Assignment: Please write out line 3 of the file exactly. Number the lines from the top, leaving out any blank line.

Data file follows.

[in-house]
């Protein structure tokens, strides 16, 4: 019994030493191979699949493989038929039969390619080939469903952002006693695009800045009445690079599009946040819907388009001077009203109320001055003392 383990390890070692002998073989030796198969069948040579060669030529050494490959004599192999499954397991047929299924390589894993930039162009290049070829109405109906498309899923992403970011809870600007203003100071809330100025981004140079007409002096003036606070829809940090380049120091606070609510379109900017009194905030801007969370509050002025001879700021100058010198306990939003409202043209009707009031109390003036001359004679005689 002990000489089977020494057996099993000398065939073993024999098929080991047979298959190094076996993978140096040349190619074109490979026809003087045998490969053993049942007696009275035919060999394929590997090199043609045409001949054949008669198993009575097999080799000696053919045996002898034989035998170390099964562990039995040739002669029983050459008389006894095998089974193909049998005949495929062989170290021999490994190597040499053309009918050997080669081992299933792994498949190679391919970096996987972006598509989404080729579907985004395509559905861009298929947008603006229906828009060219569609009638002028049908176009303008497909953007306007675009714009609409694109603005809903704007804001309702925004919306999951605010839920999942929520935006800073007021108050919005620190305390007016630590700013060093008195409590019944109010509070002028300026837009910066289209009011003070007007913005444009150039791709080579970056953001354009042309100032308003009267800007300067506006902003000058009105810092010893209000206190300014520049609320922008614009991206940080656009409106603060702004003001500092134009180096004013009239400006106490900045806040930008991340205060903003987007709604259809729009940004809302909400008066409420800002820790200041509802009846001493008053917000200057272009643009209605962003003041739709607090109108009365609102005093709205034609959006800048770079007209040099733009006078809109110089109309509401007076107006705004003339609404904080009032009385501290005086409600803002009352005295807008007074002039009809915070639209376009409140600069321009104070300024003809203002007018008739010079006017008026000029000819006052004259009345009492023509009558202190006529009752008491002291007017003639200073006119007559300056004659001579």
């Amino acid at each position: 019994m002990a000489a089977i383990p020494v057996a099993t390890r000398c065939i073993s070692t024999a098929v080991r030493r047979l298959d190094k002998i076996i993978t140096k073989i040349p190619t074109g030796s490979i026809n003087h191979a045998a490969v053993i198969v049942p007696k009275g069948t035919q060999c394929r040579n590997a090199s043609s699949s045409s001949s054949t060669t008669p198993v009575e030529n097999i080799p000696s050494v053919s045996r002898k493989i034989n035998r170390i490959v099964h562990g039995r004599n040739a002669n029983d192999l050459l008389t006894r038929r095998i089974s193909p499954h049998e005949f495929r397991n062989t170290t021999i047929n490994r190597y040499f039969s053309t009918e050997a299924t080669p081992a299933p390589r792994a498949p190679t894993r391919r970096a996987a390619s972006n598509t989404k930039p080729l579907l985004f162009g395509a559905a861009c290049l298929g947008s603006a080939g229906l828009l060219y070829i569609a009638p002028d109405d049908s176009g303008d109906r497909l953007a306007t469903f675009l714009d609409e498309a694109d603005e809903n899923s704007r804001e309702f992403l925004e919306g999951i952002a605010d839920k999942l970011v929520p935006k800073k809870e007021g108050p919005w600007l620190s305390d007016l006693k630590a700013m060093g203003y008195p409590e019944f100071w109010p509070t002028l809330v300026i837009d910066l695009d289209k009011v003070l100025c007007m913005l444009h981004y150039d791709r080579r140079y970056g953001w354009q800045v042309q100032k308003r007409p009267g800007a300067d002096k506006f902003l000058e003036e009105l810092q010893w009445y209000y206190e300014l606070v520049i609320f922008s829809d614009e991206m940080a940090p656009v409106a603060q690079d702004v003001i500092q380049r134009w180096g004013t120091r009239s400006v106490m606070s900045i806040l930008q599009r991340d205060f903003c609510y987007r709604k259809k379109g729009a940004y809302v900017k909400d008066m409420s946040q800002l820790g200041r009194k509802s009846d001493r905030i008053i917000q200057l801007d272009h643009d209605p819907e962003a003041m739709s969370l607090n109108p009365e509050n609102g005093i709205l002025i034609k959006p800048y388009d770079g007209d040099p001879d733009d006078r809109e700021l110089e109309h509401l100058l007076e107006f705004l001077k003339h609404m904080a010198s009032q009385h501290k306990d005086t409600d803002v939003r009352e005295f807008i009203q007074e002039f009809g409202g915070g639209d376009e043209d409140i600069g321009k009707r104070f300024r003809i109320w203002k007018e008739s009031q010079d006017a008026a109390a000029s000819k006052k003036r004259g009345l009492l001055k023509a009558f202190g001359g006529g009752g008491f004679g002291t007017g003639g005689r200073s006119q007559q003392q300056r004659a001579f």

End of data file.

């Amino acid at each position: 019994m002990a000489a089977i383990p020494v057996a099993t390890r000398c065939i073993s070692t024999a098929v080991r030493r047979l298959d190094k002998i076996i993978t140096k073989i040349p190619t074109g030796s490979i026809n003087h191979a045998a490969v053993i198969v049942p007696k009275g069948t035919q060999c394929r040579n590997a090199s043609s699949s045409s001949s054949t060669t008669p198993v009575e030529n097999i080799p000696s050494v053919s045996r002898k493989i034989n035998r170390i490959v099964h562990g039995r004599n040739a002669n029983d192999l050459l008389t006894r038929r095998i089974s193909p499954h049998e005949f495929r397991n062989t170290t021999i047929n490994r190597y040499f039969s053309t009918e050997a299924t080669p081992a299933p390589r792994a498949p190679t894993r391919r970096a996987a390619s972006n598509t989404k930039p080729l579907l985004f162009g395509a559905a861009c290049l298929g947008s603006a080939g229906l828009l060219y070829i569609a009638p002028d109405d049908s176009g303008d109906r497909l953007a306007t469903f675009l714009d609409e498309a694109d603005e809903n899923s704007r804001e309702f992403l925004e919306g999951i952002a605010d839920k999942l970011v929520p935006k800073k809870e007021g108050p919005w600007l620190s305390d007016l006693k630590a700013m060093g203003y008195p409590e019944f100071w109010p509070t002028l809330v300026i837009d910066l695009d289209k009011v003070l100025c007007m913005l444009h981004y150039d791709r080579r140079y970056g953001w354009q800045v042309q100032k308003r007409p009267g800007a300067d002096k506006f902003l000058e003036e009105l810092q010893w009445y209000y206190e300014l606070v520049i609320f922008s829809d614009e991206m940080a940090p656009v409106a603060q690079d702004v003001i500092q380049r134009w180096g004013t120091r009239s400006v106490m606070s900045i806040l930008q599009r991340d205060f903003c609510y987007r709604k259809k379109g729009a940004y809302v900017k909400d008066m409420s946040q800002l820790g200041r009194k509802s009846d001493r905030i008053i917000q200057l801007d272009h643009d209605p819907e962003a003041m739709s969370l607090n109108p009365e509050n609102g005093i709205l002025i034609k959006p800048y388009d770079g007209d040099p001879d733009d006078r809109e700021l110089e109309h509401l100058l007076e107006f705004l001077k003339h609404m904080a010198s009032q009385h501290k306990d005086t409600d803002v939003r009352e005295f807008i009203q007074e002039f009809g409202g915070g639209d376009e043209d409140i600069g321009k009707r104070f300024r003809i109320w203002k007018e008739s009031q010079d006017a008026a109390a000029s000819k006052k003036r004259g009345l009492l001055k023509a009558f202190g001359g006529g009752g008491f004679g002291t007017g003639g005689r200073s006119q007559q003392q300056r004659a001579f």